Hyperalgesia can be experienced in focal, discrete areas, or as a more diffuse, body-wide form. Conditioning studies have established that it is possible to experience a learned hyperalgesia of the latter, diffuse form.
The focal form is typically associated with injury, and is divided into two subtypes:
Primary hyperalgesia describes pain sensitivity that occurs directly in the damaged tissues.
Secondary hyperalgesia describes pain sensitivity that occurs in surrounding undamaged tissues.
Opioid-induced hyperalgesia may develop as a result of long-term opioid use in the treatment of chronic pain. Various studies of humans and animals have demonstrated that primary or secondary hyperalgesia can develop in response to both chronic and acute exposure to opioids. This side effect can be severe enough to warrant discontinuation of opioid treatment.
Long term opioid (e.g. heroin, oxycodone) users and those on high-dose opioid medications for the treatment of chronic pain, may experience hyperalgesia and experience pain out of proportion to physical findings, which is a common cause for loss of efficacy of these medications over time. As it can be difficult to distinguish from tolerance, opioid-induced hyperalgesia is often compensated for by escalating the dose of opioid, potentially worsening the problem by further increasing sensitivity to pain. Chronic hyperstimulation of opioid receptors results in altered homeostasis of pain signalling pathways in the body with several mechanisms of action involved. One major pathway being through stimulation of the nociceptin receptor, and blocking this receptor may therefore be a means of preventing the development of hyperalgesia.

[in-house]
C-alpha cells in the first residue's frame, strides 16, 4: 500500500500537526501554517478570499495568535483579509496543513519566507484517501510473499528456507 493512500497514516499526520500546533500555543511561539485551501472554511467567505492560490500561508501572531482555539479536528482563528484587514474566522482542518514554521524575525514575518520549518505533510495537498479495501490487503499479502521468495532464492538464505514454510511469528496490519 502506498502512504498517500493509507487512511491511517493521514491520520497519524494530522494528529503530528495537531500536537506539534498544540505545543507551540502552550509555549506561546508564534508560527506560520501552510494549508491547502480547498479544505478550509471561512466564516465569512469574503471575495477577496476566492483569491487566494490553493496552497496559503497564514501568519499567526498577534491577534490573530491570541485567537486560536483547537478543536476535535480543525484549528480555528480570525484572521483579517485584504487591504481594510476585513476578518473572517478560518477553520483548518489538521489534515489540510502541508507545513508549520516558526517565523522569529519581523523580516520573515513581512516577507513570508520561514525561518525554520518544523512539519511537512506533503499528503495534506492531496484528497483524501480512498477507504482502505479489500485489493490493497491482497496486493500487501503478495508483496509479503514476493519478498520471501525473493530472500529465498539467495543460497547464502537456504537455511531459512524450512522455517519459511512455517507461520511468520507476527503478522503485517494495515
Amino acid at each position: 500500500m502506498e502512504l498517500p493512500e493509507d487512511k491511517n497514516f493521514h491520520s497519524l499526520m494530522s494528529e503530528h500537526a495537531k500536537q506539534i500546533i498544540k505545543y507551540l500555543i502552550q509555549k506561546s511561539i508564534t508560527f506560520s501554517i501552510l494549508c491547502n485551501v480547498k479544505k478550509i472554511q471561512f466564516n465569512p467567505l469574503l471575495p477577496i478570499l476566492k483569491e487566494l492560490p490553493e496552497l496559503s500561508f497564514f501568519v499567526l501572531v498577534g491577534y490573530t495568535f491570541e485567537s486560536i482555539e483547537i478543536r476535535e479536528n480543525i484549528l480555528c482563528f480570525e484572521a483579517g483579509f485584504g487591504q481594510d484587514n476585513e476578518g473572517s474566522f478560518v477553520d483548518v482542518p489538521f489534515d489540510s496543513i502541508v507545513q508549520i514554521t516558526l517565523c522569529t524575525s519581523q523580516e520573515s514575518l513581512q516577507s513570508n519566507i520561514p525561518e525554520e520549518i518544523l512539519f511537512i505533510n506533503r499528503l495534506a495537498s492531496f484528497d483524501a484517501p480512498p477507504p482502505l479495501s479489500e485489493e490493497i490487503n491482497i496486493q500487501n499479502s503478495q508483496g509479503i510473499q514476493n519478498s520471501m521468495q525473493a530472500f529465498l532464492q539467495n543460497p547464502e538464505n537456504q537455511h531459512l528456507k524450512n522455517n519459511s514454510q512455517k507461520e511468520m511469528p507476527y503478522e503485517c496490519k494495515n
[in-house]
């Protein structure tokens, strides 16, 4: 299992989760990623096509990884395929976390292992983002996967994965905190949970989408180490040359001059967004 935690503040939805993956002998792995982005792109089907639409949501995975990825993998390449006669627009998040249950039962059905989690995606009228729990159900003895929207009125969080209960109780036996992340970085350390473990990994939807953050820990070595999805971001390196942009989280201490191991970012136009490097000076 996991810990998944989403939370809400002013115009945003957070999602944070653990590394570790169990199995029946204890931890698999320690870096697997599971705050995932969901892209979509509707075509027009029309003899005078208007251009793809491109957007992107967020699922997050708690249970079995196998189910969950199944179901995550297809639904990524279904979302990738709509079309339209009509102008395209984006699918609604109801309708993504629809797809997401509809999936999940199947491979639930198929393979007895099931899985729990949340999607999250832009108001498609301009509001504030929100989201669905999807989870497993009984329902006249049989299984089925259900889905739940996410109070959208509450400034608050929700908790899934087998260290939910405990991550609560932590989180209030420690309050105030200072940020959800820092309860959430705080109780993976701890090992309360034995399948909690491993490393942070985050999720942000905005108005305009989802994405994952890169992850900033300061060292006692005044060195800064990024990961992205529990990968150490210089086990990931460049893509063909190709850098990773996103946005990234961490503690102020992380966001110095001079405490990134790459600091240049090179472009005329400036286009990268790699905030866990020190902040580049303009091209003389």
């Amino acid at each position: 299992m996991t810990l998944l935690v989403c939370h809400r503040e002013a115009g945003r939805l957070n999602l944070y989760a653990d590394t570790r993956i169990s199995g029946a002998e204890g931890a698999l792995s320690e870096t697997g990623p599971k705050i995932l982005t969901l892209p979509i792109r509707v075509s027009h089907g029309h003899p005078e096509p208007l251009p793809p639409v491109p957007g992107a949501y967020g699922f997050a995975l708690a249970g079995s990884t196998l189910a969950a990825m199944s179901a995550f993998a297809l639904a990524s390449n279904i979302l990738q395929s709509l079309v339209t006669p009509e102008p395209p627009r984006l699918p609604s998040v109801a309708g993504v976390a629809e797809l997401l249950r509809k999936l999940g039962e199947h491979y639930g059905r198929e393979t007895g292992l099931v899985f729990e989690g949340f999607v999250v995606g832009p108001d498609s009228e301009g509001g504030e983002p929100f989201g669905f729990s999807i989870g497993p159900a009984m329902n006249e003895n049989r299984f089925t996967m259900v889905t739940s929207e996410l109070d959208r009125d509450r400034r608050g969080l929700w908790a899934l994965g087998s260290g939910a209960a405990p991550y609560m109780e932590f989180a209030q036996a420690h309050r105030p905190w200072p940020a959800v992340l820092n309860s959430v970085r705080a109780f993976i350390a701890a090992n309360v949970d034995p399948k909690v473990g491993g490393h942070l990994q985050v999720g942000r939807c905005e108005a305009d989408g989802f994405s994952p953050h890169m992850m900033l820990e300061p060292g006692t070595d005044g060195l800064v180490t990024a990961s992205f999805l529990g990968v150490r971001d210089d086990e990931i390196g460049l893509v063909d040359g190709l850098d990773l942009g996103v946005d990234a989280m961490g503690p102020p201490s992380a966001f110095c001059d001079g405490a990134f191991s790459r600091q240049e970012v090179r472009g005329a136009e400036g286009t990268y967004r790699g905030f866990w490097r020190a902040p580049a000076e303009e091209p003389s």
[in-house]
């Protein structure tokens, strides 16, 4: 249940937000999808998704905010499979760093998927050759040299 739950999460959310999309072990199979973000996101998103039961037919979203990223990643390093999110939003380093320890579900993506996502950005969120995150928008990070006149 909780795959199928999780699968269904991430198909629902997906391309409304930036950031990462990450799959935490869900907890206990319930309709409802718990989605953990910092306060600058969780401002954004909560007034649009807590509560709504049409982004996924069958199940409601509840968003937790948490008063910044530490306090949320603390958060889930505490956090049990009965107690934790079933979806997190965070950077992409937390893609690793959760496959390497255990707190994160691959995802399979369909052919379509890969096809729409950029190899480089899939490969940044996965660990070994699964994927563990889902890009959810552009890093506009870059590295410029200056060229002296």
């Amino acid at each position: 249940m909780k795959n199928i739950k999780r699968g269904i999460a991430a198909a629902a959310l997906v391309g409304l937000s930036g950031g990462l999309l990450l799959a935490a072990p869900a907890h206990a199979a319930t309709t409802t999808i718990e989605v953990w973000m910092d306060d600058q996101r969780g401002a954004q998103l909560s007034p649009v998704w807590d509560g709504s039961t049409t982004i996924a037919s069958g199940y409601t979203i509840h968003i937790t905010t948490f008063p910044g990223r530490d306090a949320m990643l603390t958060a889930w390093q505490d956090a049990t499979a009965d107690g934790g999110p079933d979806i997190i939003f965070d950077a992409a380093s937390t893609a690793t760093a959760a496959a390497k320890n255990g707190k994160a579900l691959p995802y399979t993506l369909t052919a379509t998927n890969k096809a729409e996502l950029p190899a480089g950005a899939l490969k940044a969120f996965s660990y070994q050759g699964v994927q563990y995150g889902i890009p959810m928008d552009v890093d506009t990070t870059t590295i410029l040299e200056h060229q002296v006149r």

^Chen Y, Sommer C (May 2007). "Activation of the nociceptin opioid system in rats. Sensory neurons produce antinociceptive effects in inflammatory pain: involvement of inflammatory mediators". J. Neurosci. Res.85 (7): 1478–88. doi:10.1002/jnr.21272. PMID17387690.
^Matsuzawa-Yanagida K, Narita M, Nakajima M, et al. (July 2008). "Usefulness of antidepressants for improving the neuropathic pain-like state and pain-induced anxiety through actions at different brain sites". Neuropsychopharmacology33 (8): 1952–65. doi:10.1038/sj.npp.1301590. PMID17957217.
^Stubhaug A, Romundstad L, Kaasa T, Breivik H (October 2007). "Methylprednisolone and Ketorolac rapidly reduce hyperalgesia around a skin burn injury and increase pressure pain thresholds". Acta Anaesthesiol Scand51 (9): 1138–46. doi:10.1111/j.1399-6576.2007.01415.x. PMID17714578.
^Warncke T, Stubhaug A, Jørum E (August 1997). "Ketamine, an NMDA receptor antagonist, suppresses spatial and temporal properties of burn-induced secondary Hyperalgesia in man: a double-blind, cross-over comparison with morphine and placebo.". Pain72 (1–2): 99–106. doi:10.1016/S0304-3959(97)00006-7. PMID9272793.
^De Kock MF, Lavand'homme PM (March 2007). "The clinical role of NMDA receptor antagonists for the treatment of postoperative pain". Best Pract Res Clin Anaesthesiol21 (1): 85–98. doi:10.1016/j.bpa.2006.12.006. PMID17489221.